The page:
Why We Struggle to Hold Attention In The Classroom

Are you constantly hearing your child’s teachers tell you that your child needs to pay attention in class? For some, they might add that they are ‘a sweet kid’ while others are seeing the words ‘distraction to others’.
I understand that all too well. As a matter of fact, for whatever reason, my mom kept my report cards, and time after time I am seeing that my attention needs work. I’ve even attached some of these to this post.

Maintaining focus is hard work for an ADHD kiddo. We have so many things at play making it difficult for us to maintain focus. Our impulses, distractions, and effort are three main reasons we struggle to hold attention when the teacher is talking. What do we do about this? The game-changer is self-awareness. Many times, we don’t know what is taking our attention away from the lesson being taught, much less, strategies to help us improve.
Over the next few days, I will dive further into impulses, distractions, effort, and self-awareness to help you better understand our inattention in the classroom.

One of the biggest obstacles for an ADHD student is distractions. There are two different types of distractions that can direct our attention from the task at hand. Those are internal distractions and external distractions.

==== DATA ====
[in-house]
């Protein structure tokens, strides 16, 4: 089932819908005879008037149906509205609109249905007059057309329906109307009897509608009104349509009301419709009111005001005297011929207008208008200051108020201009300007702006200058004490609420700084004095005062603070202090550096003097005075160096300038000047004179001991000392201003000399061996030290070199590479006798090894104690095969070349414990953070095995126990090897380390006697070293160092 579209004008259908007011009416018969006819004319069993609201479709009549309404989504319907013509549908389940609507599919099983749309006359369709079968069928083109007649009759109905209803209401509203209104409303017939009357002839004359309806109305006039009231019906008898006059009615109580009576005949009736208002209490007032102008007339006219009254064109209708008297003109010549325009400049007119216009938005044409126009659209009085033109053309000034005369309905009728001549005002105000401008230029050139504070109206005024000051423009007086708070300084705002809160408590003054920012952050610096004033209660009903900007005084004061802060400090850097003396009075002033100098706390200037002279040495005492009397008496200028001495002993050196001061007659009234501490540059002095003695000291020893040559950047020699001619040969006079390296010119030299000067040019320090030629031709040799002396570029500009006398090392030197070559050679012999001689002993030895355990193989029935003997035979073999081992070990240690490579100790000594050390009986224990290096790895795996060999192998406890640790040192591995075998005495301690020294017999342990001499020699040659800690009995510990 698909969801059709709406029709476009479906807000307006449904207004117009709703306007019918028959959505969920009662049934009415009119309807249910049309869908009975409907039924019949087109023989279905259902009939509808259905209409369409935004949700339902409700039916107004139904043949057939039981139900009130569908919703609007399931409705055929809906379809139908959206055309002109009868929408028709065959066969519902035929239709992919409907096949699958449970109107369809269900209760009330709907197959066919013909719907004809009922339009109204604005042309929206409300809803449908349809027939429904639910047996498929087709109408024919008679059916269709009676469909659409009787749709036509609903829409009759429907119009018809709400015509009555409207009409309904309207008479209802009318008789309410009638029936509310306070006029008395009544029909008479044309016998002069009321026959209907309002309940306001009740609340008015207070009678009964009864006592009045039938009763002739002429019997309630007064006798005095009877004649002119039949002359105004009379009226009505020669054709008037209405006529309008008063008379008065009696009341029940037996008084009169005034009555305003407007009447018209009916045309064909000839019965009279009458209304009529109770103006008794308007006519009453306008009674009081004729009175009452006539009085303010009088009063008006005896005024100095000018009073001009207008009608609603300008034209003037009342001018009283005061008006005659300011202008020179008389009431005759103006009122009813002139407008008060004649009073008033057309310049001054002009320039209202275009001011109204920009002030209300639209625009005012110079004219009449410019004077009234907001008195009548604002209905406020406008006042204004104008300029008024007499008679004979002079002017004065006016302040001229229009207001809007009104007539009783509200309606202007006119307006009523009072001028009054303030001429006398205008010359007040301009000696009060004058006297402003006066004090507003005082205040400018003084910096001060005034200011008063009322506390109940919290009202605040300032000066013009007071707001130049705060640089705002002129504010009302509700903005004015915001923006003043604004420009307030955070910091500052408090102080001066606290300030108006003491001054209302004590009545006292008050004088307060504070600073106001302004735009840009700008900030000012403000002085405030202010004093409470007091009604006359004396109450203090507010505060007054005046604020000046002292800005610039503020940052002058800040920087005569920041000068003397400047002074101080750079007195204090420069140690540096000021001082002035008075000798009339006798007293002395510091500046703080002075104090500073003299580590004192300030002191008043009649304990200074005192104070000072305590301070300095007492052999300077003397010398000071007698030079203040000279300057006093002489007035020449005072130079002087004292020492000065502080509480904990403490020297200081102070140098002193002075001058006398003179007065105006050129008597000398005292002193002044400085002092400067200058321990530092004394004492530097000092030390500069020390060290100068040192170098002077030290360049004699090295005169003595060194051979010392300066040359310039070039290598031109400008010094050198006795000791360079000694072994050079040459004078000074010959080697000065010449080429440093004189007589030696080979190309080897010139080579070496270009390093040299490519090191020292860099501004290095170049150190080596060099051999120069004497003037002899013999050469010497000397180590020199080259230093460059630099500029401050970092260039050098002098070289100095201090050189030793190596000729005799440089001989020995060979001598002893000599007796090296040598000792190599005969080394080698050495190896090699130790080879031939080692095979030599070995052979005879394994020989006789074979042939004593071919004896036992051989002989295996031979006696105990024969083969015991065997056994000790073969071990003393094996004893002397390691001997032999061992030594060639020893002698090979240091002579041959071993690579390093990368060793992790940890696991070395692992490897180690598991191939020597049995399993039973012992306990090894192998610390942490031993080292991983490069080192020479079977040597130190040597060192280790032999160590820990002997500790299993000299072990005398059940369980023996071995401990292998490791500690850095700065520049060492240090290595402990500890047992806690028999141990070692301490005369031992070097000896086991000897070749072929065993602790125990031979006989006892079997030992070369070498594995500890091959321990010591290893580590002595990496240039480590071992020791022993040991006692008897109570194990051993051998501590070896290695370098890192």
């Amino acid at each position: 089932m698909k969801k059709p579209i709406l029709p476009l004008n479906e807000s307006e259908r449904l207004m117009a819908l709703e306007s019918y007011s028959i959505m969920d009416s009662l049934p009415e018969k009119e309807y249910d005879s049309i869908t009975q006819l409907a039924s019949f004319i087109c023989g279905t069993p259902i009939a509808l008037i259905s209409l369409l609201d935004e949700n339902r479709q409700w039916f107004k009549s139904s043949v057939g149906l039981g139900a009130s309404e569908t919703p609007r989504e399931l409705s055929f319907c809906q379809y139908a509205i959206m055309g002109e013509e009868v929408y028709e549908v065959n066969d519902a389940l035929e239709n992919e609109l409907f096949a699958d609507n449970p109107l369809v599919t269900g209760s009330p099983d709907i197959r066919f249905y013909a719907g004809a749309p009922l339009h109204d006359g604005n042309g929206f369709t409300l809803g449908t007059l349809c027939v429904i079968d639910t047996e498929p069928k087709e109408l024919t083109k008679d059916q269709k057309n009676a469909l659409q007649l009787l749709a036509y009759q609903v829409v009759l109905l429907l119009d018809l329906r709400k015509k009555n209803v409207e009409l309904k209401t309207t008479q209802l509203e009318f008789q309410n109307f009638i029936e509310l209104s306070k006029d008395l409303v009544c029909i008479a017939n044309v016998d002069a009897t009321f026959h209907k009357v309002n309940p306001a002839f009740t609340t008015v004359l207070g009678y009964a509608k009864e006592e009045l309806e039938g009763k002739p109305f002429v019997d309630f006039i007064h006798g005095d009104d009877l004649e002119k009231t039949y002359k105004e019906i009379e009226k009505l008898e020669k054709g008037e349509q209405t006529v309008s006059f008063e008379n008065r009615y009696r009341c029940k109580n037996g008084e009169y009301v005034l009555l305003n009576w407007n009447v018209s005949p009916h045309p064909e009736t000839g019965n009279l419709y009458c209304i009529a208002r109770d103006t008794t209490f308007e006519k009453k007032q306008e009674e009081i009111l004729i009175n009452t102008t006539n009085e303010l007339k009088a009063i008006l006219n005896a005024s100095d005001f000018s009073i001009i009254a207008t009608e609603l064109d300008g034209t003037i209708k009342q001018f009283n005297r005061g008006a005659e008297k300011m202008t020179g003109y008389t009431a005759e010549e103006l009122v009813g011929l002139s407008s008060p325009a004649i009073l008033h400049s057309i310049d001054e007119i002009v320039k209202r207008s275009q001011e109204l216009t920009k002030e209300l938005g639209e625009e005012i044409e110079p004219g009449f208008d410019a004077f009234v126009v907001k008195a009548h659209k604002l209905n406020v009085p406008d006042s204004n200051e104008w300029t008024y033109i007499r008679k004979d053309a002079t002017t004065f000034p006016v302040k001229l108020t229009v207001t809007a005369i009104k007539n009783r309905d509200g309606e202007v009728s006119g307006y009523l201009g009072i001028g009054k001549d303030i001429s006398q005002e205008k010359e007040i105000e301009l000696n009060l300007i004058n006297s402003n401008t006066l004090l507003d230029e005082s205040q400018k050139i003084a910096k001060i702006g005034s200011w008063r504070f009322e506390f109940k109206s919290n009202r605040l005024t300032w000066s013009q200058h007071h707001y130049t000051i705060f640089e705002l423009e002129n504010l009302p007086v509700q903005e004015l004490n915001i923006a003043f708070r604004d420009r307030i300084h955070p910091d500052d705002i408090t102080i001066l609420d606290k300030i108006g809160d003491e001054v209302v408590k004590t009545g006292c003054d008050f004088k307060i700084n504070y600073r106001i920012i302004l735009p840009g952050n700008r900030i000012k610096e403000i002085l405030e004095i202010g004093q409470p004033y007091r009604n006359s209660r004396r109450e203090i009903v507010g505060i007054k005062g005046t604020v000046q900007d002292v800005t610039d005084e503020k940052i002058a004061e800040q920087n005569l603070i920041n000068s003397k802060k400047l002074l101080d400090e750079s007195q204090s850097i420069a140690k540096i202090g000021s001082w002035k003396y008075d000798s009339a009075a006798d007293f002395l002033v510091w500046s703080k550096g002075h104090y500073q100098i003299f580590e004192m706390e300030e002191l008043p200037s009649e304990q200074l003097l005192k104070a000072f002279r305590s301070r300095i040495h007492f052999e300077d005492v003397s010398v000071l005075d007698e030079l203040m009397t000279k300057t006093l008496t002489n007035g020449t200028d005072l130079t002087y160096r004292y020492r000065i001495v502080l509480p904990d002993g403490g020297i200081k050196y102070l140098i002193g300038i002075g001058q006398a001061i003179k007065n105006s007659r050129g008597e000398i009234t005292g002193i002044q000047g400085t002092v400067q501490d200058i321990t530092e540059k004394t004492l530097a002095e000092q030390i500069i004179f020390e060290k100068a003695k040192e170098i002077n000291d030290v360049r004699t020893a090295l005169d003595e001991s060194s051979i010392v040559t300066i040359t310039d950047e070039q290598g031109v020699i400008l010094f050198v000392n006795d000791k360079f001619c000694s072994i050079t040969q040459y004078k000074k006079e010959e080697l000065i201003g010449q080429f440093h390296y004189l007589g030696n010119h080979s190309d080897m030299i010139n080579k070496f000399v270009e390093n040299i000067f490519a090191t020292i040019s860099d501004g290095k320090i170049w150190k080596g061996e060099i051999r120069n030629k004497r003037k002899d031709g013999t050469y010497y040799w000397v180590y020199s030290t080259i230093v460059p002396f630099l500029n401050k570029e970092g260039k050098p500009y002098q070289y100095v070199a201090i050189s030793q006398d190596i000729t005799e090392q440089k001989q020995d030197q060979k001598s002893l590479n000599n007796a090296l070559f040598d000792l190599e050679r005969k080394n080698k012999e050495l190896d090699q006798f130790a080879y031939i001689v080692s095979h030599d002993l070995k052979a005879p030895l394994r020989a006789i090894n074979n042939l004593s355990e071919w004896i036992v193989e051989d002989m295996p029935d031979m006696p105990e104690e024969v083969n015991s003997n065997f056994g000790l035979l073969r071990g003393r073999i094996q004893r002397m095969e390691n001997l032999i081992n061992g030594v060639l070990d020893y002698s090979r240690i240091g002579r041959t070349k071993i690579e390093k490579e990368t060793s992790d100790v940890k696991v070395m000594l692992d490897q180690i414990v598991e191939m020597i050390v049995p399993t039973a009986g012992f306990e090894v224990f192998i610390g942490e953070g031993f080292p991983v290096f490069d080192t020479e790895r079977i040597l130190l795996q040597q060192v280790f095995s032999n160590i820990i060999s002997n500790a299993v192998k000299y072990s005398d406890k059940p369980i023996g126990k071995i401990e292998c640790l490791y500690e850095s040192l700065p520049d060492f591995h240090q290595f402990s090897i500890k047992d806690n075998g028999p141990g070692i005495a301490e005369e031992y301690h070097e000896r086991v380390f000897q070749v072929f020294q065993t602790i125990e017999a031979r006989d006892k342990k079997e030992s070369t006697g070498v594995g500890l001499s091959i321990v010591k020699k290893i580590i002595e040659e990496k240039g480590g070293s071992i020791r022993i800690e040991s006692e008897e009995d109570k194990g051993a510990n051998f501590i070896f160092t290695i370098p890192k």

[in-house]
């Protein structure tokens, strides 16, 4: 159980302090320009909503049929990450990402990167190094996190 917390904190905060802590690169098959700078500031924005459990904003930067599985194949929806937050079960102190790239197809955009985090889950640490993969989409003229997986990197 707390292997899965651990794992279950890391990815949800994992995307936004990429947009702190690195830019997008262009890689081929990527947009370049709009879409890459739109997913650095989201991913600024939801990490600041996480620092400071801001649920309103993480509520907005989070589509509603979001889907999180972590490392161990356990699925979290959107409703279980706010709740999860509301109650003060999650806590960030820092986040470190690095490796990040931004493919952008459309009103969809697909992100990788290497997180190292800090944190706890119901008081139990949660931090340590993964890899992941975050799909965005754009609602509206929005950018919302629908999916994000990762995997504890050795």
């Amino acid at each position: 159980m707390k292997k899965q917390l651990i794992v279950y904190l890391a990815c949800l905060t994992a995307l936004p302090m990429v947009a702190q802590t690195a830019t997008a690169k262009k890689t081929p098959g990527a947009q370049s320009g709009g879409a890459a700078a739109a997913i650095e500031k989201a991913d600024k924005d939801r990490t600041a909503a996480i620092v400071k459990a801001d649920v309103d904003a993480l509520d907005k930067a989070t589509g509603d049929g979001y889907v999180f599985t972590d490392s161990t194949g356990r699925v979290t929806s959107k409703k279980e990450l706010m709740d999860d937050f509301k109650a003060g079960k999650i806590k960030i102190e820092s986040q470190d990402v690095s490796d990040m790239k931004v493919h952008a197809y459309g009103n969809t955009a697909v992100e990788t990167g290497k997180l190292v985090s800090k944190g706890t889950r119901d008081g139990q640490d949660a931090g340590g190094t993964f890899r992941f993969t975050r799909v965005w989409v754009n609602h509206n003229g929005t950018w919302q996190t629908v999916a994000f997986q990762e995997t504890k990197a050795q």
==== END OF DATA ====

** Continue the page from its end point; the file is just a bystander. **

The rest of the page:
Internal distractions are thoughts and emotions that we are unable to control. Have you ever been consumed by your emotions? Have you had those thoughts that hype you up and you can’t stop thinking about it?
When I was in High School, I remember we had this big volleyball game against one of the best teams in the state. I was so excited about this game that for the entire school day, it took my attention away from my teachers. In my head, I was going through every scenario from how we would walk out on the floor to which direction I was going to hit the ball to get it past their blockers. Unfortunately for me, we had a test in history that day, I rushed through it ready to get back to my exciting thoughts.

Last week, I mentioned that when we were learning our times tables, whoever got a high grade on the quiz would get ice cream on Friday. I never got the ice cream. That made me embarrassed and sad. So, when Friday came, I was spending the whole day worrying about what my classmates will think when they see that I didn’t get ice cream. I was unable to direct my attention towards the lesson being taught that day.
We can control our internal distractions but for many with ADHD, it is a skill not yet developed. Our inability to control those thoughts and emotions leads us to mentally be somewhere else when we should be focused on the teacher.

External distractions are the buzzing light, ticking clock, people in the hallway, cars driving by…. Oh, look a squirrel! Sometimes we can control these and other times we cannot. External distractions can pose two problems for us. The first being that it takes our attention away from the task at hand. The second is that we don’t know how to return our attention back to the class.